Effectiveness and safety of adjustable maintenance dosing with budesonide/formoterol turbuhaler compared with traditional fixed doses in bronchial asthma: a multi-centre Nigerian study

O M Ige, J O Ohaju-Obodo, C Chukwu, E J Peters, J Okpapi, C Chukwuka
African Journal of Medicine and Medical Sciences 2010, 39 (3): 165-72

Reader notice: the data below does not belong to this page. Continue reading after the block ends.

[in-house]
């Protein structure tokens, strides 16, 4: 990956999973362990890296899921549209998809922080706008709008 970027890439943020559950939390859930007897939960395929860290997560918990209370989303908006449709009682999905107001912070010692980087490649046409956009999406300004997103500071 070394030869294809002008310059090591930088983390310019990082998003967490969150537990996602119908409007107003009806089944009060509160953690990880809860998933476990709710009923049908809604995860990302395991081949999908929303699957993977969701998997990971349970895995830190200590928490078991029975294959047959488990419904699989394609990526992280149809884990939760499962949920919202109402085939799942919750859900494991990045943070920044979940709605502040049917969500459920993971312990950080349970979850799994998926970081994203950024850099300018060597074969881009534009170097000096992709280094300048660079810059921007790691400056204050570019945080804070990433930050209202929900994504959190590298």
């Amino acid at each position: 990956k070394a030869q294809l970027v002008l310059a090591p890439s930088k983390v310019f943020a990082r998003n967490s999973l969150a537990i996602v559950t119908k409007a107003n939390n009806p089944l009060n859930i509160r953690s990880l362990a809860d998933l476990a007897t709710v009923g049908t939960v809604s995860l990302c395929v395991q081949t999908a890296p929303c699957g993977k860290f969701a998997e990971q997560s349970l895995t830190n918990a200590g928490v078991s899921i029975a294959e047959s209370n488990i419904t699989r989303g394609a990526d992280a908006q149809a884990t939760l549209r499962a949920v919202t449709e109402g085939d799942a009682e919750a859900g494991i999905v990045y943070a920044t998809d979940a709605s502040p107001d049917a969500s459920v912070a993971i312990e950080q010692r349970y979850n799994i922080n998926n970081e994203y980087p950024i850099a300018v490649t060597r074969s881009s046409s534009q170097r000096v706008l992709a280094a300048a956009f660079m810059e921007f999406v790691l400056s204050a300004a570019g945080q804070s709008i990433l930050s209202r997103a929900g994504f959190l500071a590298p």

The modern treatment guideline of bronchial asthma recognize that combination of long acting beta2-agonists and inhaled glucocorticoids, enables better control of inflammation and symptoms of asthma than inhaled glucocorticoids only. These guidelines recommended that patients are educated to adjust their medication to their asthma severity using physician-guided self-management plans. However, many patients take a fixed dose of their controller medication and adjust their reliever medication to asthma symptoms Therefore, combination of formoterol and budesonide can be delivered at different dosing level without the need to change inhalers. This study examined whether asthma control improved if patients adjusted the maintenance doses(AMD) ofbudesonide/formoterol (Symbicort, 80/ 4.5 microg and 160/4.5 microg) according to asthma severity compared with traditional fixed dosing (FD) regimens. This was a prospective open randomized trial carried out in five teaching hospitals across Nigeria between 15th July 2002 and 15th July 2003. Patients with bronchial asthma who met the enrollment criteria were randomized to receive either adjustable dosing or fixed dosing for a period of twelve weeks. The results obtained at the start and the end of the study showed that budesonide/formoterol combination effectively achieved and maintained control of asthma. The adjustable dosing achieves more effective control compared to fixed dosing in terms of the number of patients that are redistributed to less severe forms of persistent asthma. The percentage of patients with intermittent asthma increased from 9.3% at randomization to 55.6% at the end of therapy with more patients at the AMD arm of treatment. Also for mild persistent asthma there was an increase from 20.4% to 24.1%. This showed that at the end of treatment, majority (79.7%) of the patients had intermittent and mild persistent asthma. The frequency of use of budesonide/formoterol in the two arms of treatment showed that patients in the adjustable groups used less number of inhalations of budesonide/formoterol for treatment on average of 2.5 inhalations per day compared to those on fixed dosing who used 4 inhalations per day (p = 0.0001). The number of times patients stayed awake because of asthma was noticed to be more reduced at the adjustable arm of treatment but this was of no statistical significance. It is therefore concluded, that budesonide/formoterol combination in a single inhaler is a simple, well tolerated, convenient treatment which provides effective control of bronchial asthma using a practical self-management plan consistent with current guidelines.

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